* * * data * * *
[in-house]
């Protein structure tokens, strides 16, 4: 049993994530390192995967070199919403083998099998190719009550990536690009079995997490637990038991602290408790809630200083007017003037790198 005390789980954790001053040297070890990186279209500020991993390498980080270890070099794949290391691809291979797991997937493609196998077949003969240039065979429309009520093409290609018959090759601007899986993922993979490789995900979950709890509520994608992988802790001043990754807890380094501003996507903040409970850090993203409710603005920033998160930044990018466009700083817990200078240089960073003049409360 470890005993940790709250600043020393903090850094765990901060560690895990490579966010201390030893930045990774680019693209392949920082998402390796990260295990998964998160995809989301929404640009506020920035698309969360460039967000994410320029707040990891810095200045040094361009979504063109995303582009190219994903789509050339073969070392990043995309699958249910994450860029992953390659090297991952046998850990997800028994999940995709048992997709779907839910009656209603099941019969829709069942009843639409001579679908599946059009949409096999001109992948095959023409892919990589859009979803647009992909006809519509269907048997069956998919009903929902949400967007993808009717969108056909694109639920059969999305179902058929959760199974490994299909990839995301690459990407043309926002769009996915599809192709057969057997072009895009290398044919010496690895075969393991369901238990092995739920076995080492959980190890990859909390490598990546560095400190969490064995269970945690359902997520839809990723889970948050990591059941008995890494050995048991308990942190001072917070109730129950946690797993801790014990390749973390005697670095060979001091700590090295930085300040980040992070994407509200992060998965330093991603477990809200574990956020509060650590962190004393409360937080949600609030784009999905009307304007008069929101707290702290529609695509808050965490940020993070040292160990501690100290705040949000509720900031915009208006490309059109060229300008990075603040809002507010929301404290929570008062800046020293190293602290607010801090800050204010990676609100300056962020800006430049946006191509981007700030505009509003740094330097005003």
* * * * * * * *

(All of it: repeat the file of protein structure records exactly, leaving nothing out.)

[in-house]
């Protein structure tokens, strides 16, 4: 049993994530390192995967070199919403083998099998190719009550990536690009079995997490637990038991602290408790809630200083007017003037790198 005390789980954790001053040297070890990186279209500020991993390498980080270890070099794949290391691809291979797991997937493609196998077949003969240039065979429309009520093409290609018959090759601007899986993922993979490789995900979950709890509520994608992988802790001043990754807890380094501003996507903040409970850090993203409710603005920033998160930044990018466009700083817990200078240089960073003049409360 470890005993940790709250600043020393903090850094765990901060560690895990490579966010201390030893930045990774680019693209392949920082998402390796990260295990998964998160995809989301929404640009506020920035698309969360460039967000994410320029707040990891810095200045040094361009979504063109995303582009190219994903789509050339073969070392990043995309699958249910994450860029992953390659090297991952046998850990997800028994999940995709048992997709779907839910009656209603099941019969829709069942009843639409001579679908599946059009949409096999001109992948095959023409892919990589859009979803647009992909006809519509269907048997069956998919009903929902949400967007993808009717969108056909694109639920059969999305179902058929959760199974490994299909990839995301690459990407043309926002769009996915599809192709057969057997072009895009290398044919010496690895075969393991369901238990092995739920076995080492959980190890990859909390490598990546560095400190969490064995269970945690359902997520839809990723889970948050990591059941008995890494050995048991308990942190001072917070109730129950946690797993801790014990390749973390005697670095060979001091700590090295930085300040980040992070994407509200992060998965330093991603477990809200574990956020509060650590962190004393409360937080949600609030784009999905009307304007008069929101707290702290529609695509808050965490940020993070040292160990501690100290705040949000509720900031915009208006490309059109060229300008990075603040809002507010929301404290929570008062800046020293190293602290607010801090800050204010990676609100300056962020800006430049946006191509981007700030505009509003740094330097005003």